Why do you refuse to recognize this remarkably straightforward explanation? Answer: You firmly believe that the specimen had to have been collected at the cavern near S J del Rei; you believe that only birds with brown, barred flanks could have occurred at that locality 180+ years ago because that is the only form that occurs there today; you believe that it is not possible that Menetries made a mistake in designating this specimen from that locality; and you believe that Menetries and the artist could not have been able to determine the color or pattern of the damaged posterior underparts, and they decided to illustrate them as plain gray just to fill in the flanks — I mean blanks. Menetries probably didn’t describe the posterior underparts as any specific color or with barring because they were essentially plain gray like the rest of the bird. All that really matters, however, is that he did not describe them as brownish with black barring. All of your beliefs, above, are somewhat to highly equivocal, and none are based on irrefutable evidence. I know you do not agree with me on this, so let’s concentrate on what we do have as solid evidence to establish the identity of the holotype: A valid description from the person who collected the specimen accompanied by a high-quality, color plate that agrees perfectly with it, right down to the throat color — and, you should objectively also believe, the color and patterning of the posterior underparts. Gosh, I guess we could warp it so far as to imagine that Menetries collected a bird with brown, barred flanks, opened the stomach and prepared the specimen right after collection, in the process inflicting the extensive damage we see today, and then forgot to make note of the most conspicuous characters of the specimen, and when he described the bird years later he didn’t mention the flanks and his artist, or Menetries himself, looking at the damaged specimen, just painted it all gray except the silvery throat sheen, which was easy to see. This convoluted scenario would require special pleading on several levels, invoking a mega-reversal of your previous insistence on Menetries’s trustworthiness to require all to accept that Menetries could indeed have made some very serious mistakes about this individual specimen. It’s actually all somewhat imaginable, but what certainly works best is to recognize that the bird was not so massively damaged at the time of collection; to trust Menetries’s description and the accompanying illustration; to recognize that he did, in fact, commit numerous errors in designating type localities, including those of some birds he personally collected, years after his fieldwork; and to designate a new and perfectly reasonable type locality not only in recognition of the above points but also to preserve stability of nomenclature long, long in extensive use. Raposo and Kirwan (2006) threw a wrench into the works, destabilizing all of us by suggesting a new name to replace one long in use for, I am sorry to say, no (good) reason.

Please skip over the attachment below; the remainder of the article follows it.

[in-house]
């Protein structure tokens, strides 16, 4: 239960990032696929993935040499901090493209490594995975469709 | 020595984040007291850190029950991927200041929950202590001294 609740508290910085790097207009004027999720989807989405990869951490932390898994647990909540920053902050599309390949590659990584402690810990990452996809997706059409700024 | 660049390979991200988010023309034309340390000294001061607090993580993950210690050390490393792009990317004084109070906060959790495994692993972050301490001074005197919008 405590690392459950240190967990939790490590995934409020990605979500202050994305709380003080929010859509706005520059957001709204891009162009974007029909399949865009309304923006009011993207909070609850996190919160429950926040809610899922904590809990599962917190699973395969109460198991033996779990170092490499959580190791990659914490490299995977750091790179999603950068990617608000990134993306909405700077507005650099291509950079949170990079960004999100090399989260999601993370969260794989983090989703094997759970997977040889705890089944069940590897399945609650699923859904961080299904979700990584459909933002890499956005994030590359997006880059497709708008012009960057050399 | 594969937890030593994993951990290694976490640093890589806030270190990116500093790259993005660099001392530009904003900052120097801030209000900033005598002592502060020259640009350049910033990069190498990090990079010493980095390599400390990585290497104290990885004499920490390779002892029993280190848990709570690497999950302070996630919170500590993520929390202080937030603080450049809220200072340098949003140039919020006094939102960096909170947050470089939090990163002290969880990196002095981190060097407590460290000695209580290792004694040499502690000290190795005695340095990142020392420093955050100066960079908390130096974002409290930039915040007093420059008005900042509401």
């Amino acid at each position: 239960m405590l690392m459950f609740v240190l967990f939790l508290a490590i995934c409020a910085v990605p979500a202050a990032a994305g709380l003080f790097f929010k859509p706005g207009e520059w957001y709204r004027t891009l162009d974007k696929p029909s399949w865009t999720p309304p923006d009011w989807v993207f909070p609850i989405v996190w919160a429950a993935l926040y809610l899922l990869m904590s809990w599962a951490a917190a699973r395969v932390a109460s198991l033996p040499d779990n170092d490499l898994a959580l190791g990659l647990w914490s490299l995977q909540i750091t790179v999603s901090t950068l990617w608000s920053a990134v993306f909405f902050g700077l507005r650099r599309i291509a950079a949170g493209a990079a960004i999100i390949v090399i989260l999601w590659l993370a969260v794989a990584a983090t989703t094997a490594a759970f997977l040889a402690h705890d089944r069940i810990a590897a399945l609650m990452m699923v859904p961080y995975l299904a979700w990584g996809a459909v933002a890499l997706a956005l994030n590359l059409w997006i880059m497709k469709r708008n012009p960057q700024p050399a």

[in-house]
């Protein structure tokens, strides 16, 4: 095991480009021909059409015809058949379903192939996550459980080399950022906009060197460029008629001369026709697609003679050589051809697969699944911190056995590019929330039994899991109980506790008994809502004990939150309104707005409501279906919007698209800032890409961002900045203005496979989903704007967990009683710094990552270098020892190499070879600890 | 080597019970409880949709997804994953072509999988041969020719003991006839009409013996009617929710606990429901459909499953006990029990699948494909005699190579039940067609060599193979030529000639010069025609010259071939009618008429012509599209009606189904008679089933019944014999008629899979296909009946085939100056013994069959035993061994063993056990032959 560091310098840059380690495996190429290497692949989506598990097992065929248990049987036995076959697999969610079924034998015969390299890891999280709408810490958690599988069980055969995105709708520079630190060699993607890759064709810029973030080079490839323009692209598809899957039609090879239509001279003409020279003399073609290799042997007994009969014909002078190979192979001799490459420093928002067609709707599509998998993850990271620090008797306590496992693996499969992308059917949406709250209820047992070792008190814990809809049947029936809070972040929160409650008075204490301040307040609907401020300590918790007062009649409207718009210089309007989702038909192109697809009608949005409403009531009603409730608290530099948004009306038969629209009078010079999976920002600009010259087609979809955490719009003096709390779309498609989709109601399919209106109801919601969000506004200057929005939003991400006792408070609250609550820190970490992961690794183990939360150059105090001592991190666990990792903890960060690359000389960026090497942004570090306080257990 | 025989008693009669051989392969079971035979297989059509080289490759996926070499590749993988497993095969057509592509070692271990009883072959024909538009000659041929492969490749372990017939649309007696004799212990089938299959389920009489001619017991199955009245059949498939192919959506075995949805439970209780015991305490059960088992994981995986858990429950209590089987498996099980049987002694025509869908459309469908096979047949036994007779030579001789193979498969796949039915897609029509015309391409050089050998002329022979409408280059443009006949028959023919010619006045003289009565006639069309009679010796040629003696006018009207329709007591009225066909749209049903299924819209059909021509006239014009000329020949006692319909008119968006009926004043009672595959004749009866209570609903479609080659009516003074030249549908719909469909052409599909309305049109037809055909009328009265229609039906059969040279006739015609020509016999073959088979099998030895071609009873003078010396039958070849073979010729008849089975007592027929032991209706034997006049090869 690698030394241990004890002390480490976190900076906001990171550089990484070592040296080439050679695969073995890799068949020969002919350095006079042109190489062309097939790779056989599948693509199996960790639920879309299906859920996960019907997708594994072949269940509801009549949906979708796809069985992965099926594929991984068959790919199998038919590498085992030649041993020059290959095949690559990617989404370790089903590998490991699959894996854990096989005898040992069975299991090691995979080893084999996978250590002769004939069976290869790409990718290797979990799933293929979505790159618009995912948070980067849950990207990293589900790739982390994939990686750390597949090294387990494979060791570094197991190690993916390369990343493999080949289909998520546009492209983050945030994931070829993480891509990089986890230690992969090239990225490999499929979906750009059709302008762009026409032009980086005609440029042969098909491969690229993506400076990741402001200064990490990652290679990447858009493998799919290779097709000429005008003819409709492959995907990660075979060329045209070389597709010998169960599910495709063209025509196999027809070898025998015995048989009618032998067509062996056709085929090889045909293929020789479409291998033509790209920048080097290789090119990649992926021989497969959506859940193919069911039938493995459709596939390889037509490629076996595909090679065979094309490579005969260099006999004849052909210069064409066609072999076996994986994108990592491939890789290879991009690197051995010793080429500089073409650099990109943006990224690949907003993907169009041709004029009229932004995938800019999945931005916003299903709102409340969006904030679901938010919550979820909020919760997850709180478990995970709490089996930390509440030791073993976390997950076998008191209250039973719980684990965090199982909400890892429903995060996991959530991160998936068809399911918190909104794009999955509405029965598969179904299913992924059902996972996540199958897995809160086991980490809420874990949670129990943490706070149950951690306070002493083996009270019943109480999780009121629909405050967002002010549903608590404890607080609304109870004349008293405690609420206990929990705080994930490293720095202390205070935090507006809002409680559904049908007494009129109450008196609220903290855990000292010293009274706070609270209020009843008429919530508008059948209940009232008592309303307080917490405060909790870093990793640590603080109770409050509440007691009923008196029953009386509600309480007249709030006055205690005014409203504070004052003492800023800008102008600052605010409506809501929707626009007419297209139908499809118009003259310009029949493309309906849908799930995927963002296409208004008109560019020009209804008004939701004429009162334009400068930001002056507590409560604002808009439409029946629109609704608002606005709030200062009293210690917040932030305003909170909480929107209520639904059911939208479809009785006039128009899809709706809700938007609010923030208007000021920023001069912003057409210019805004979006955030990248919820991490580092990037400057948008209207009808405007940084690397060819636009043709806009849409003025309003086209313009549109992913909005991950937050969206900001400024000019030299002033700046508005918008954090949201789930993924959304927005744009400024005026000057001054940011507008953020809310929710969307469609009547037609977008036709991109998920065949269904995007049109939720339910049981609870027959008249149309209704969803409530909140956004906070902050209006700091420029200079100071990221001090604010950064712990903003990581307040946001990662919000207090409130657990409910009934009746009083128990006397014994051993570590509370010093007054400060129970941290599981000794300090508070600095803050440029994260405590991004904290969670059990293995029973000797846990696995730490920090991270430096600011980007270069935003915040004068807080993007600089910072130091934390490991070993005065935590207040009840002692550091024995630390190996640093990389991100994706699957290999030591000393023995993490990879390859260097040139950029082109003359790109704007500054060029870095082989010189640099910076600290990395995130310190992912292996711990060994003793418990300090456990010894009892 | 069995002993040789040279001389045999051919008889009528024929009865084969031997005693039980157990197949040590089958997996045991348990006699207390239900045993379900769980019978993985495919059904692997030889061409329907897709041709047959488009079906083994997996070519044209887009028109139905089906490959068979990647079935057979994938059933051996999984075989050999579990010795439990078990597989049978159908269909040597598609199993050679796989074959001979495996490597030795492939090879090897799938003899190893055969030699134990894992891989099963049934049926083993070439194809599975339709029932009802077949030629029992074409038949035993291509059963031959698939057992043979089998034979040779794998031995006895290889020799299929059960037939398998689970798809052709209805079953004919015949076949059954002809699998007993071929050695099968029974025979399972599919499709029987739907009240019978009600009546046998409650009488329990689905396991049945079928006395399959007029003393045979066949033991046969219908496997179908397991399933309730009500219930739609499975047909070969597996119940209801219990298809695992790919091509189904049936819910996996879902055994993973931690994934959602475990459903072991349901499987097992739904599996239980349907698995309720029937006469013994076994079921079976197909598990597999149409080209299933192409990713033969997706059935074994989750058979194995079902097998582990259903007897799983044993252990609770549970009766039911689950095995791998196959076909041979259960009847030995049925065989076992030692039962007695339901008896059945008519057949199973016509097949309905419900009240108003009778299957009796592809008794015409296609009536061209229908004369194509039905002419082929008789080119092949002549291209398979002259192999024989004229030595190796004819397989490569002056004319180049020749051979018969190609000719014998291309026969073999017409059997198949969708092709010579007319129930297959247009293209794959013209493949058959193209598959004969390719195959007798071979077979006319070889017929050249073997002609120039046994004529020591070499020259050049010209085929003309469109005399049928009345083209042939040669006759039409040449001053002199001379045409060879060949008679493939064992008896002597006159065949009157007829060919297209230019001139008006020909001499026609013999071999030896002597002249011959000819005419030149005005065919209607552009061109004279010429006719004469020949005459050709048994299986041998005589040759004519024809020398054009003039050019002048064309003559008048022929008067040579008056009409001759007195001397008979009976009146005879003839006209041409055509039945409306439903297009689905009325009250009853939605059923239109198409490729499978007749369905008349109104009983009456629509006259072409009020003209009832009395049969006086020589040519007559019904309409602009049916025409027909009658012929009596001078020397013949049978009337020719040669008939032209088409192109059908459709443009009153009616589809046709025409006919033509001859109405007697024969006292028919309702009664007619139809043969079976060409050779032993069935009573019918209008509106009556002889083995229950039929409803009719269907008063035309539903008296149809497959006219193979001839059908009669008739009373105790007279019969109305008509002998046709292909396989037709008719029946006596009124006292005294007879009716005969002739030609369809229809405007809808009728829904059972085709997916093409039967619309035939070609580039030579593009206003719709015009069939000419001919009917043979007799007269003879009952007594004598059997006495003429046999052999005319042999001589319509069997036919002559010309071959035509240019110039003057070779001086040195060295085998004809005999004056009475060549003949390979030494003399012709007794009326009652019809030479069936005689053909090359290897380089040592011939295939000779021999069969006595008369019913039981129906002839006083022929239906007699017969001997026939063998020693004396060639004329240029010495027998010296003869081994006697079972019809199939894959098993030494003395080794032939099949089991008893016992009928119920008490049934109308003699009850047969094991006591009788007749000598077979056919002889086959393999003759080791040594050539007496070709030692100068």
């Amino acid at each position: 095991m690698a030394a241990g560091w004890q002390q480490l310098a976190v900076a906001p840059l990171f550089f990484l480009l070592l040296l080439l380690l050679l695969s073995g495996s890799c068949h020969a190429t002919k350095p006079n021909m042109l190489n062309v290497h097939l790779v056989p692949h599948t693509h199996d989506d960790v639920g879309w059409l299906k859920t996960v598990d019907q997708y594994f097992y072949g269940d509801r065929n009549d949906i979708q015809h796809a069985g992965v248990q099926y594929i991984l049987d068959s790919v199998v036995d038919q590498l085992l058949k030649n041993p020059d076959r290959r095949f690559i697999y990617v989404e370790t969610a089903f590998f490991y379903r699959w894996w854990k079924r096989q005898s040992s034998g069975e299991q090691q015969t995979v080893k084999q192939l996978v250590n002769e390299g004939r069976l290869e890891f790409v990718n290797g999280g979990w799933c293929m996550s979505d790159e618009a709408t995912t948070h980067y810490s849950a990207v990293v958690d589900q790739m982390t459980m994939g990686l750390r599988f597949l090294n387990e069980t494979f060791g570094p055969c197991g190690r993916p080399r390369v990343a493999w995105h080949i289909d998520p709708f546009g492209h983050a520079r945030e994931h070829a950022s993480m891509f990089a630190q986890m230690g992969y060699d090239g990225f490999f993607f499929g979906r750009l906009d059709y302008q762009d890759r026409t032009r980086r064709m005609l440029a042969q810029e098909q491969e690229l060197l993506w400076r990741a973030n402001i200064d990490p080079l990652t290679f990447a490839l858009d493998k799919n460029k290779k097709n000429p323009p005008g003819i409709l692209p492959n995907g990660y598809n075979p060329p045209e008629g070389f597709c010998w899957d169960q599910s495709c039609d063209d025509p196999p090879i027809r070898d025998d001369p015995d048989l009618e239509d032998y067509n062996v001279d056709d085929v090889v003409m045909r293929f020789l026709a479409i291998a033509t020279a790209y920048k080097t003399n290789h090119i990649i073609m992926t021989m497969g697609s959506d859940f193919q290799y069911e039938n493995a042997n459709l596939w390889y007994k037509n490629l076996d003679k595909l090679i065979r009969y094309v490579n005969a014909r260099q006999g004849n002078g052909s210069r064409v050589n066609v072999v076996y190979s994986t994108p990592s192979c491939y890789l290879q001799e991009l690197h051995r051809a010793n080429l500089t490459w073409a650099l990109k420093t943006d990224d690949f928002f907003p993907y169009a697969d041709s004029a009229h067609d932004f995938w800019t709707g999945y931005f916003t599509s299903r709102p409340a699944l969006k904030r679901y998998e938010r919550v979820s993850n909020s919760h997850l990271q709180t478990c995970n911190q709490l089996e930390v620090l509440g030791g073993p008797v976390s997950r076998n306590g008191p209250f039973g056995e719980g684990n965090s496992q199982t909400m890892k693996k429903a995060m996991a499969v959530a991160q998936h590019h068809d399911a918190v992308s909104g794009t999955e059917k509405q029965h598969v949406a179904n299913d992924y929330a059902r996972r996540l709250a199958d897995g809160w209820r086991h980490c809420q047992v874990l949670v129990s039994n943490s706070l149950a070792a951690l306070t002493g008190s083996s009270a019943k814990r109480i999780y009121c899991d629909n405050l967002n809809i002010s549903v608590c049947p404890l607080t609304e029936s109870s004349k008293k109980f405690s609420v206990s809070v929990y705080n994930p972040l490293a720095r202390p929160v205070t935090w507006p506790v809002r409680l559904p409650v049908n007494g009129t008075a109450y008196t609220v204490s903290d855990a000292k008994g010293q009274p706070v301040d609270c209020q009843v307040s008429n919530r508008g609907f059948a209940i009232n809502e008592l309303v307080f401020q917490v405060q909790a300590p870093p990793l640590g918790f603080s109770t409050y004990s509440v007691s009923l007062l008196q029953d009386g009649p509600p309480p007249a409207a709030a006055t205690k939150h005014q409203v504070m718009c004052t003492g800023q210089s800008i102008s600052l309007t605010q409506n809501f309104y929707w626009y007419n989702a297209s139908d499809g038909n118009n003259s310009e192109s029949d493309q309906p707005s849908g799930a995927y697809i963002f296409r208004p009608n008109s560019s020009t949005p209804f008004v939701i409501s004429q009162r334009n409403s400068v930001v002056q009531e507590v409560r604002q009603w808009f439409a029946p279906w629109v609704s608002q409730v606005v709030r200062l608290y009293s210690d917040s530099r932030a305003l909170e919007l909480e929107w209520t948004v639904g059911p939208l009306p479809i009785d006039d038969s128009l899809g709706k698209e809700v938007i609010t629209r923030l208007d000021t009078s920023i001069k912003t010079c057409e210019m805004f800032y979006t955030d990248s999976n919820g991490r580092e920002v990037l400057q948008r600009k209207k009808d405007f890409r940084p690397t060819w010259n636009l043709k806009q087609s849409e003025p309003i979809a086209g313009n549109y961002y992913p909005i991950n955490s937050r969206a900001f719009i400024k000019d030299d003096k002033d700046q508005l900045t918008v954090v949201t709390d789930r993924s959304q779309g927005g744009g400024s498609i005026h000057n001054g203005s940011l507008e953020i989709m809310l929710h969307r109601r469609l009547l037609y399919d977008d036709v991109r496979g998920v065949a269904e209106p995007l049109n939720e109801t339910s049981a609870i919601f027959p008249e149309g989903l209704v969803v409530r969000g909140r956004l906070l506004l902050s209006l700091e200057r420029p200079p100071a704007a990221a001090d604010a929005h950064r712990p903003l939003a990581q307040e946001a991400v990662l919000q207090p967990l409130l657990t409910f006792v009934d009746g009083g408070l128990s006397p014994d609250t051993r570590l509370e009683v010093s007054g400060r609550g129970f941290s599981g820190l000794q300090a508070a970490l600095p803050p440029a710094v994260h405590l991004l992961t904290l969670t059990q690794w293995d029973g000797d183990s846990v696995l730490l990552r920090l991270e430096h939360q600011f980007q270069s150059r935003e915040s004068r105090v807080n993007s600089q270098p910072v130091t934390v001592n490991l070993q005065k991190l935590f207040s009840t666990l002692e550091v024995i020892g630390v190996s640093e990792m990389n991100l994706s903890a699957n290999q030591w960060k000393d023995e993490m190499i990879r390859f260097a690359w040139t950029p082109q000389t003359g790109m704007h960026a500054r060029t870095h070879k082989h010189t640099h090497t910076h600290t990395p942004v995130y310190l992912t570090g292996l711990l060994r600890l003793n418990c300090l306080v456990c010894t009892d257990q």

Here is my answer to your question (below), Marcos: I do agree that Menetries perceived the throat as whitish toward the center, no problem, as was explained by Maurício et al (2010). To reiterate it: I think Menetries probably perceived the same thing that anyone examining fresh, adult specimens of Scytalopus species can observe: the remarkable “graphite-like sheen” characteristic of the throat feathers, making them look silvery or whitish in some aspects and dark gray in others. I have no doubt that Menetries would have been impressed with this unusual feature, and I think he attempted to describe it and the artist to illustrate it. The throat was not “white” like the throat of M. albiventris in the same work, and they did an admirable job of finding a way to call attention to the “whitish” aspect of it. The feathers of the posterior underparts simply could not have been heavily damaged on both sides of the specimen by Menetries’s shot — this damage occurred sometime later, between the time he prepared the specimen (or opened its stomach?) and the early 21st Century. And, again, the brown vestiges in the posterior underparts that you have shown to exist through your greatly detailed examination of the holotype -- for which everyone is grateful -- are expected remnants of the bird’s previous, near-definitive plumage.
At this point, let’s stop with the arguing and simply accept the eventual SACC and CBRO voting outcomes, including any outside voters who may be invited to either committee -- until one day when it is possible to impartially obtain a tissue sample followed by an impartial DNA analysis of the holotype and the real speluncae stands up, or caves in.
RAPOSO: Please, find here my final contribution, a didactic summary of the situation. If you want to know properly the case, please, read it and the papers Raposo et al. (2012) and Maurício et al (2010). I respond here to all doubts raised by Whitney et al. showing how weak is their perspective on the case.
You have two options to choose. The math is simple:
- We have our interpretation of the type. Accordingly to us, it is perfectly compatible with topotypes collected at the very same point. All historical facts are in favor to this.